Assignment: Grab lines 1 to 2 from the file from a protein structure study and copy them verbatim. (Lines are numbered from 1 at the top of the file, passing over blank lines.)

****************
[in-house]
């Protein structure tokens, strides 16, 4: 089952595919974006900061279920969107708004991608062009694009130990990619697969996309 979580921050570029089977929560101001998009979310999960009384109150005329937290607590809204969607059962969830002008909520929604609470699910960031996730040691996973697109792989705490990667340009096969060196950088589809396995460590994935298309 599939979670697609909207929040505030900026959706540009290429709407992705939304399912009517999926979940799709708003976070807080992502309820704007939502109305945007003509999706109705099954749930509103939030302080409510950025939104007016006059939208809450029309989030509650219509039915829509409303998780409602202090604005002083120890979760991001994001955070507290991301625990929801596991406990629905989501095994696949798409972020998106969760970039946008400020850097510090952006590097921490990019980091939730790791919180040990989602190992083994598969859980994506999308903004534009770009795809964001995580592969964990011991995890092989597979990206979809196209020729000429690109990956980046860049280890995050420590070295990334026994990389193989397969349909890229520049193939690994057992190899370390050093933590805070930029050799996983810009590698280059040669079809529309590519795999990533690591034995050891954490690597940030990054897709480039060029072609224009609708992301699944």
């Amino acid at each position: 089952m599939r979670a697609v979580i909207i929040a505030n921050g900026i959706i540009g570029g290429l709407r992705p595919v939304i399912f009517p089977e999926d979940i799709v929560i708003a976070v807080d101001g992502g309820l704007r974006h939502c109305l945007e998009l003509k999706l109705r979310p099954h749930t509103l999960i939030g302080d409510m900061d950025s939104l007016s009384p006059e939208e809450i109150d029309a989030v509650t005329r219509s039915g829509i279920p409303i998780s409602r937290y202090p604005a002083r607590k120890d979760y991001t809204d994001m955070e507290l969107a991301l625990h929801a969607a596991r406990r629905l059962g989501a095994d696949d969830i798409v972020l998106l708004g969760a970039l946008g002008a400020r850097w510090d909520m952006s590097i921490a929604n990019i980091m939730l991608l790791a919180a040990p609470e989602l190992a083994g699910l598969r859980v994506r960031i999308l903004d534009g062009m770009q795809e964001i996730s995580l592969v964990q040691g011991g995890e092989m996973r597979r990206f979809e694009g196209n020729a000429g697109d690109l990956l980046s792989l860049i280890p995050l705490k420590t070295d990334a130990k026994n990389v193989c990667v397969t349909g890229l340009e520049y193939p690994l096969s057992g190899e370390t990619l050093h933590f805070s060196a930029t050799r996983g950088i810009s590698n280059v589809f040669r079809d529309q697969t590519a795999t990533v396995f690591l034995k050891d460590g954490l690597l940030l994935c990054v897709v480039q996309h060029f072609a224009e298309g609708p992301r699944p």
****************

[in-house]
């Protein structure tokens, strides 16, 4: 089952595919974006900061279920969107708004991608062009694009130990990619697969996309 979580921050570029089977929560101001998009979310999960009384109150005329937290607590809204969607059962969830002008909520929604609470699910960031996730040691996973697109792989705490990667340009096969060196950088589809396995460590994935298309 599939979670697609909207929040505030900026959706540009290429709407992705939304399912009517999926979940799709708003976070807080992502309820704007939502109305945007003509999706109705099954749930509103939030302080409510950025939104007016006059939208809450029309989030509650219509039915829509409303998780409602202090604005002083120890979760991001994001955070507290991301625990929801596991406990629905989501095994696949798409972020998106969760970039946008400020850097510090952006590097921490990019980091939730790791919180040990989602190992083994598969859980994506999308903004534009770009795809964001995580592969964990011991995890092989597979990206979809196209020729000429690109990956980046860049280890995050420590070295990334026994990389193989397969349909890229520049193939690994057992190899370390050093933590805070930029050799996983810009590698280059040669079809529309590519795999990533690591034995050891954490690597940030990054897709480039060029072609224009609708992301699944």